It is clear from Table 1. But the returns from alternative A are higher in the earlier years, as compared to alternative B, where the returns are larger in later years. As benefits received sooner, are more valuable than benefits received later. The reason is that the benefits received in the earlier years can be reinvested to earn a return. This is known as the time value of money. The limitation of profit maximisation objective is that it does not consider the distinction between returns received in different time periods and treats all benefits irrespective of the timing, as equally valuable.

This is not true in actual practice, as the benefits received in earlier years should be valued more profitable than equivalent benefits, in later years. Since money received earlier has a higher value than money received later, therefore the profit maximisation objective must consider the timing of cash flows and profits. So the assumption of equal value for benefits irrespective of timing, is inconsistent with the real world situation.

Apart from earning profits, business firms have to fulfill certain social objectives, such as the upliftment of the poor, environment protection, helping the weaker sections of the society, etc. Some business firms are interested in the growth of sales, even if they have to accept less profits to attain this objective.

For example- new firms, are interested in capturing the market, rather than maximising profits. Similarly when new products are introduced, free samples are distributed, or the selling price will be less, in order to promote the product. Some business firms are interested in diversifying their activities into different products, even though it may result in short term decline in profits. For example- Godrej, Bajaj, Tata, Reliance, etc.

Similarly, some firms utilise a portion of profits for social objectives, like running hospitals, schools, charitable services, etc. Infosys Limited, is spending a major portion of its profits for charitable services and Tata, Bajaj, the Manipal group, etc. Now it is an accepted fact that business firms must also try to fulfill social objectives, rather than just maximise the profits. Another technical limitation of profit maximisation is that it ignores the quality aspect of benefits, associated with a financial course of action — that is, profit received in normal, boom, or in a depression state of economy, are different.

The term quality, refers to the degree of certainty with which benefits can be expected. Or the more uncertain or fluctuating the expected benefits, the lower the quality of benefits, the Investors expect steady returns and they want to minimise risk. The profit maximisation objective considers only the size of profits, the degree of uncertainty associated with it, is completely ignored.

Under depression, alternative A can provide Rs. In other words, the earnings associated with alternative B, are more uncertain or risky, as they fluctuate widely depending on the state of the economy. Obviously alternative A is better from the point of risk and uncertainty. The profit maximisation objective fails to reveal this. It is clear from the limitations, that the profit maximisation concept is vague and not clearly defined.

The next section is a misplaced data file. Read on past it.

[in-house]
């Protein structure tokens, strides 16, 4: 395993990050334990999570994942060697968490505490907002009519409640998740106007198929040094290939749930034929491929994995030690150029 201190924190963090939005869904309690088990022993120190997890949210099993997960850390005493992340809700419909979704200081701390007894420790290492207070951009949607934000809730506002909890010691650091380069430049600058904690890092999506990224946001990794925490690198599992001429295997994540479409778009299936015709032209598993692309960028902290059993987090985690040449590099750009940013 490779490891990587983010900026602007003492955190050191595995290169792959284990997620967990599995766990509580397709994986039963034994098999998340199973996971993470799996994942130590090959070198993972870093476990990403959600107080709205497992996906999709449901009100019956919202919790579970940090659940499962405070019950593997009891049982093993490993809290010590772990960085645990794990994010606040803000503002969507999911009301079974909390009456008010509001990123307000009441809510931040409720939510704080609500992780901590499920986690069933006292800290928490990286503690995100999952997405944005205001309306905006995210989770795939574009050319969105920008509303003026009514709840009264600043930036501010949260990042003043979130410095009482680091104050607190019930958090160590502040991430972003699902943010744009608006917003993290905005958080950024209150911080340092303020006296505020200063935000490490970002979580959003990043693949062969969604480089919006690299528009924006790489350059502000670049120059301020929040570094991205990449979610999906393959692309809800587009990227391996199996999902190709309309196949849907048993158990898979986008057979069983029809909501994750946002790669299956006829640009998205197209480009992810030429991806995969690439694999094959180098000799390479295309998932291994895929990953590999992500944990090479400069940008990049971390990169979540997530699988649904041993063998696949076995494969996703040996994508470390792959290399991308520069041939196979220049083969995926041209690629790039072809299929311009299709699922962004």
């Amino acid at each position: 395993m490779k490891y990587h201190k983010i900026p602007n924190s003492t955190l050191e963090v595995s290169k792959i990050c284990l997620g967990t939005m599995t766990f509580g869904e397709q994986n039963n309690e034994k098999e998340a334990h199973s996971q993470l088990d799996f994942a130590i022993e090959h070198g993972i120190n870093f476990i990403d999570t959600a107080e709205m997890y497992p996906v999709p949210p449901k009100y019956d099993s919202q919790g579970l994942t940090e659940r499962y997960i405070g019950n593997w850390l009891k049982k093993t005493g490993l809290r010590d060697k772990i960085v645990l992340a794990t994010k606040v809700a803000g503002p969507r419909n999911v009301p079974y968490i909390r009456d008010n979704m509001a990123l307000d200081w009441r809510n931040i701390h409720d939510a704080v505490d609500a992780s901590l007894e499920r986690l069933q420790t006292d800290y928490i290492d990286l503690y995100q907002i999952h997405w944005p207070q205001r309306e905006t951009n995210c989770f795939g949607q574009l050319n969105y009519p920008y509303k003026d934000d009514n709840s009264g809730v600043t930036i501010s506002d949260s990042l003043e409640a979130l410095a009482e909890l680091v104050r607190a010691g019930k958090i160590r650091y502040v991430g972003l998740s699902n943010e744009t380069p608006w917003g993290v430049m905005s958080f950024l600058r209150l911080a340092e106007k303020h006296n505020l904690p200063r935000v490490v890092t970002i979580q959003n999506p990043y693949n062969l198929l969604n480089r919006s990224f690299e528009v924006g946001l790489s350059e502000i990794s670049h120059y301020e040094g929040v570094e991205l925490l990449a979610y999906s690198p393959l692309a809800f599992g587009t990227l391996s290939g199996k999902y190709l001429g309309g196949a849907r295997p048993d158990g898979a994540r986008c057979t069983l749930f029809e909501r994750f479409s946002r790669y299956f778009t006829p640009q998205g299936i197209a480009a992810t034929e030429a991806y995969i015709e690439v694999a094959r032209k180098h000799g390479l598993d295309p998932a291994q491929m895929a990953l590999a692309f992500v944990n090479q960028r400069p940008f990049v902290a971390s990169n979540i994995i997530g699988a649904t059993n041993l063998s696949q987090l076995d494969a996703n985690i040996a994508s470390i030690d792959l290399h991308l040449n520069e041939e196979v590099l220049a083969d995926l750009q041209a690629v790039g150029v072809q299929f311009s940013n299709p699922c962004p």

Therefore, an appropriate operational decision criterion for financial management, should:. The other objective of financial management, that is, wealth maximisation removes these technical limitations.

It is explained below. This objective is universally accepted, as an operational decision criterion for financial management, because it satisfies all the three requirements of a suitable operational objective, of financial courses of action, namely, exactness, quality of benefits and the time value of money.

As per this objective, the value of an asset should be viewed in terms of the benefits it can produce. The networth of a course of action can be calculated by total cash inflows, minus the investment. This calculation is the precise estimation of the benefits associated with the course of action. Thus the wealth maximisation criterion is based on the concept of cash flows, generated by the decision, rather than the accounting profit, which is the basis of measurement for profit maximisation.

It is worth pointing out that cash flow is a precise concept with a definite meaning, compared to the accounting profit which is vague, and can be interpreted in different meanings by different people. This is the first operational feature of the wealth maximisation objective. The second important feature of the wealth maximisation objectives is that it considers both the quantity and quality dimensions of benefits.

At the same time, it also incorporates the time value of money. This is done by discounting the cash flows. Assume that project X costs Rs. Here the Net Present Value is Rs. Thus as per the wealth maximisation objective, a financial plan which has a positive Net Present Value creates wealth, therefore it is accepted. At the same time, a financial plan with a negative Net Present Value is rejected. For mutually exclusive projects, the one with the highest Net Present Value should be adopted.

For example- in the above illustration, if there are two projects X and Y with initial investment of Rs. Then, project Y is accepted, because it has a higher NPV. It is an accepted principle that the wealth or net present value of the firm will be maximised, if this criterion is followed in making financial decisions. Thus Net Present Value Maximisation, is superior to the profit maximisation as an operational objective.